United States ‘Nowhere Near Financially Prepared’ To Fight HIV/AIDS, Opinion Piece Says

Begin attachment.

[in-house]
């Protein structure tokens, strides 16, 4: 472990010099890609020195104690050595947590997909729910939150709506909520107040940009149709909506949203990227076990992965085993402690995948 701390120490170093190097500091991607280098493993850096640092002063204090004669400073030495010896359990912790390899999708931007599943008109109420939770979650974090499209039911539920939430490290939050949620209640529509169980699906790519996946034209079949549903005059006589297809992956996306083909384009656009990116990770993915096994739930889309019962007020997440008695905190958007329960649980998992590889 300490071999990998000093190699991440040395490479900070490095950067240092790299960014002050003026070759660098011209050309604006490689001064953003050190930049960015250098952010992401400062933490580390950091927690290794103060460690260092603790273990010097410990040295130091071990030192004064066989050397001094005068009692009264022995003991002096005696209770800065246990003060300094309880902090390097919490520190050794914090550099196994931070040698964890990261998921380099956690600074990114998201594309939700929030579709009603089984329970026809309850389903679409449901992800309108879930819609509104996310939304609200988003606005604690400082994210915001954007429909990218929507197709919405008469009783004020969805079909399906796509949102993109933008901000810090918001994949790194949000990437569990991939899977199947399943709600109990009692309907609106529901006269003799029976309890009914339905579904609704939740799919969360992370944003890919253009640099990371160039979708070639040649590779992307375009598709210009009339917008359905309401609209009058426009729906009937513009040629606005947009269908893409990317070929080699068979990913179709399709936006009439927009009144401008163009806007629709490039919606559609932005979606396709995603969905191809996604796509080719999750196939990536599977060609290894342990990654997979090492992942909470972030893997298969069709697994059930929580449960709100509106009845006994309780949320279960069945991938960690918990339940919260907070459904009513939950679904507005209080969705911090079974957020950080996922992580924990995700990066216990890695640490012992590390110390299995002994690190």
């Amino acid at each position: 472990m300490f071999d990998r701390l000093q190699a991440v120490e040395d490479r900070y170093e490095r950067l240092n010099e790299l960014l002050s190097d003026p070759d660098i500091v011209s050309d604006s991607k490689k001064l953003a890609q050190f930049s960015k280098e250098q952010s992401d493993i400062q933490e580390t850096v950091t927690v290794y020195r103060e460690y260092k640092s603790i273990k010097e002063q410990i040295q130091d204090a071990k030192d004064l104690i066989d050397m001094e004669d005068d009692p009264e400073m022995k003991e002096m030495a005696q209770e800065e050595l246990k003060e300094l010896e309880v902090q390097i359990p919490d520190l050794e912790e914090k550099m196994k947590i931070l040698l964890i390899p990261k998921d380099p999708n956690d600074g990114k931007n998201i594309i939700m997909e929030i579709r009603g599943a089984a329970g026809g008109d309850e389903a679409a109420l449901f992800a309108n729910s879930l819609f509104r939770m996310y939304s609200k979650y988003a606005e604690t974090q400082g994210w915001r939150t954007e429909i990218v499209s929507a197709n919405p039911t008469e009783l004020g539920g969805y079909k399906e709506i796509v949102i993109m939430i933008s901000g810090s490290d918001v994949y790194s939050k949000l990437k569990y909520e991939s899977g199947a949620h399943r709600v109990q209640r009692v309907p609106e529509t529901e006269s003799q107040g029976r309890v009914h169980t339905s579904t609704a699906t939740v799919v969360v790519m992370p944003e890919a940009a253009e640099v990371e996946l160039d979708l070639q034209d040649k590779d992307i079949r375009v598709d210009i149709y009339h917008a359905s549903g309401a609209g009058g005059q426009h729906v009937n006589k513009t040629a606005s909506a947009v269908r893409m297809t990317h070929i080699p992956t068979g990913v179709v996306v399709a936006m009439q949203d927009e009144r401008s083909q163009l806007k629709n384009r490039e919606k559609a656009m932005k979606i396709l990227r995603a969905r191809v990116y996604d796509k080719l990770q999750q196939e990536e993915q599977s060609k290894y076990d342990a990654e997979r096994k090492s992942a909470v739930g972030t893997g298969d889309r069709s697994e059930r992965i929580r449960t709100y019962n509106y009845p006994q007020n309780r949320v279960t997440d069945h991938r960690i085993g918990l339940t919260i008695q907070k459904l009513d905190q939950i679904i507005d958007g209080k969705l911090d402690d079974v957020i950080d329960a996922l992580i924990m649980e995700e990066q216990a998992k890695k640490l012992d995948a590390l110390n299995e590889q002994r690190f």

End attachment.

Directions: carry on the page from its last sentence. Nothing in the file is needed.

The United States is "nowhere near financially prepared ... to face the challenges of caring for AIDS as a long-term illness," Jean Ann Van Krevelen, executive director of RAIN-Oklahoma, an Oklahoma not-for-profit organization that provides in-home, non-medical support for people living with AIDS, writes in a Daily Oklahoman opinion piece. Although HHS recently announced grants for states under the Ryan White CARE Act, including $6 million for Oklahoma -- which seemed to be "something new for [the] state, a hopeful sign that the federal government was taking into account that HIV infection rates continue to grow" -- the funding is "the same money [the] state receives every year," Van Krevelen says. Oklahoma "received no increase" in the grant amount even though the funds serve only about one-third of the state's HIV-positive population, she says. Oklahoma is "not the exception," according to Van Krevelen, who adds that "only half" of the country's HIV-positive people receive "some form of service funded by this grant each year." In addition, the amount of funding for the federal-state AIDS Drug Assistance Program "falls woefully short of what is needed to maintain even basic medications," she says. According to Van Krevelen, CARE Act funding for fiscal year 2005 likely will be "at the same funding level." Van Krevelen says, "Unless the government and private funding sector both commit to fully addressing this problem, we will continue to struggle to provide basic care," concluding, "This is a sad commentary for a nation as wealthy as ours" (Van Krevelen, Daily Oklahoman, 4/18).This is part of the KHN Morning Briefing, a summary of health policy coverage from major news organizations. Sign up for an email subscription.